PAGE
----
One of the most prevalent reasons for practically all diseases is due to an imbalance in the immune system. There are many studies, in both human and rat models, where stem cells have been helpful. One particular large review study (17) outlined the benefits of stem cell administration in autoimmunity, including:
- Stem Cells, when exposed to a pro-inflammatory stimulus, secrete molecules that modulate the immune response.
- Stem Cells balance specific immune cells such as inhibiting the proliferation and activation of B and T lymphocytes.
One of the important components in regenerative medicine is using the cellular product called Exosomes. Exosomes are small vesicles in the body that transfer DNA, RNA and important immune proteins thereby altering the function of the target cells. Exosomes mediate cell-to-cell communication, and are involved in many processes including immune signaling, cell growth, tissue regeneration, and the stress response. Exosomes can travel anywhere in the body and even cross the blood brain barrier.
What are the advantages of exosome rejuvenation?
There are many reasons:
- Can be used for local and systemic applications
- Ability to cross the Blood-Brain-Barrier (BBB)
- Easy controlled dosage
- No chance of genetic mutations or Cancer-linked mutation
- No risk of clumping
- Fresh source-No risk of culturing and contamination
- No risk of negative immune reactions
Therapeutically, one of the main reasons to use Exosomes is improving the CELL SIGNALING to Stem Cells.
Stem Cells work better if there is something present to communicate with it. Exosomes properly communicate with Stem Cells to improve their function.
DISCLAIMER: EXOSOMES should NOT be used with patients that have cancer, have suspicion of a tumor, macular degeneration with neovascularization, acute bacterial infections, recent dental surgeries, sickle cell disease, bone marrow dysplastica, myeloproliferative disease, or primary pulmonary hypertension.
- Zhang S., Dong Z., Peng Z. et al. Anti-aging effect of adipose-derived stem cells in a mouse model of skin aging induced by D-galactose. LoS One. 2014;9(5):e97573. doi: 10.1371/journal.pone.0097573. eCollection 2014.
- Kim W.S., Park B.S., Park S.H. et al. Antiwrinkle effect of adipose-derived stem cell: activation of dermal fibroblast by secretory factors. J Dermatol Sci. 2009;53(2):96-102. doi: 10.1016/j.jdermsci.2008.08.007. Epub 2008 Oct 1.
- Qiu X., Villalta J., Ferretti L. et al. Effects of intravenous injection of adipose-derived stemcells in a rat model of radiation therapy-induced erectile dysfunction. J Sex Med 2012;9:1834-41.
- Qiu X., Lin H., Wang Y. et al. Intracavernous transplantation of bone marrow-derived mesenchymal stem cells restores erectile function of streptozocin-induced diabetic rats.J Sex Med. 2011 Feb;8(2):427-36. doi: 10.1111/j.1743-6109.2010.02118.x. Epub 2010 Nov 22.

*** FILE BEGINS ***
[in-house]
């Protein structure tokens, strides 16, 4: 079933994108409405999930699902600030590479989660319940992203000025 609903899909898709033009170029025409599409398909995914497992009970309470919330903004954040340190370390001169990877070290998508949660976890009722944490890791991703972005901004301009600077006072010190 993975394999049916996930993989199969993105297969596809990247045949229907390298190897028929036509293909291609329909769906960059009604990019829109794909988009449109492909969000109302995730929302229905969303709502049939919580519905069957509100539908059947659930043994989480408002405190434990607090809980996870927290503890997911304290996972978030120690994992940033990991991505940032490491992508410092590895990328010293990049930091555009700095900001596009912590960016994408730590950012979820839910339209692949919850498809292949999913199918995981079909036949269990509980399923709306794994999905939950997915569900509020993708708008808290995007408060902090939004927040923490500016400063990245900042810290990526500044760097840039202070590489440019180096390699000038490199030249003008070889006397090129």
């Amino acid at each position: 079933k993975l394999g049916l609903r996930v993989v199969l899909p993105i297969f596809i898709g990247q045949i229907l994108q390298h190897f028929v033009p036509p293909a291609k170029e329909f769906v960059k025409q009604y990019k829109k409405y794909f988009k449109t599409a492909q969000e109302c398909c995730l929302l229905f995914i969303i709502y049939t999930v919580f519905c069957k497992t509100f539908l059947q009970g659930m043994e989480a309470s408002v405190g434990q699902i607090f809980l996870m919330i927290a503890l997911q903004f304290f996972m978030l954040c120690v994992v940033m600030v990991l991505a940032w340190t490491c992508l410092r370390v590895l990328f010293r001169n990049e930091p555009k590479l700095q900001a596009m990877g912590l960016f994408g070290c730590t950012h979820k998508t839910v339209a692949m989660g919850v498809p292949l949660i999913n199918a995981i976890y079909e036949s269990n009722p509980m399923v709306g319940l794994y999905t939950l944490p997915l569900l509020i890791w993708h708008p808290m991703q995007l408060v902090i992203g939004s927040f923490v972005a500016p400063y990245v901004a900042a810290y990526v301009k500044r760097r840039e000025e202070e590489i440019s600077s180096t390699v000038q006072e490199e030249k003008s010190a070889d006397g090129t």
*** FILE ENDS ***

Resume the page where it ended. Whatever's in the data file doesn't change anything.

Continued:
- Bahk J.Y., Jung J.H., Han H. et al. Treatment of diabetic impotence with umbilical cord blood stem cell intracavernosal transplant: preliminary report of 7 cases. ExpClin Transplant. 2010 Jun;8(2):150-60.
- Gimble J., Guilak F. Adipose-derived adult stem cells: isolation, characterization, and differentiation potential. Cytotherapy. 2003;5:362-9.
- Hicok K.C., Du Laney T.V., Zhou Y.S. et al. Human adipose derived adult stem cells produce osteoid in vivo. Tissue Eng. 2004;10:371-80.
- Mirsaidi A., Genelin K., Vetsch J.R. Therapeutic potential of adipose-derived stromal cells in age-related osteoporosis.Biomaterials. 2014 Aug;35(26):7326-35.
- Antebi B, Pelled G, Gazit D. Stem cell therapy for osteoporosis.CurrOsteoporos Rep. 2014;12(1):41-7.
- Luscher T.F., Barton M. Biology of the endothelium. Clin Cardiol 1997;20(suppl 2):II-3–II-10
- Morawietz H., Duerrschmidt N., Niemann B. et al. Induction of the oxLDL receptor LOX-1 by endothelin-1 in human endothelial cells. Biochem Biophys Res Commun 2001; 284:961– 965.
- Lesions via Restoring Endothelial Function. Stem Cells Transl Med. 2015;4(1):44-55.
- Peffers MJ, Collins J, Loughlin J, Proctor C, Clegg PD. A proteomic analysis of chondrogenic, osteogenic and tenogenic constructs from ageing mesenchymal stem cells. Stem Cell Res Ther. 2016;7:133. doi:10.1186/ 33. s13287-016-0384-2
- Sethe S, Scutt A, Stolzing A. Aging of mesenchymal stem cells. Ageing Res Rev.2006;5:91– 116. doi:10.1016/j.arr.2005.10.001 34.
- Stolzing A, Jones E, McGonagle D, Scutt A. Age-related changes in human bone marrowderived mesenchymal stem cells: consequences for cell therapies. Mech Ageing Dev. 2008;129:163–173. doi:10.1016/j. 35. mad.2007.12.002
- Bali P, Lahiri DK, Banik A, Nehru B, Anand A. Potential for Stem Cells Therapy in Alzheimer’s Disease: Do Neurotrophic Factors Play Critical Role?. Curr Alzheimer Res. 2017;14(2):208-220.
- Leyendecker A, Pinheiro CCG, Amano MT, Bueno DF. The Use of Human Mesenchymal Stem Cells as Therapeutic Agents for the in vivo Treatment of Immune-Related Diseases: A Systematic Review. Front Immunol. 2018;9:2056. Published 2018 Sep 11. doi:10.3389/fimmu.2018.02056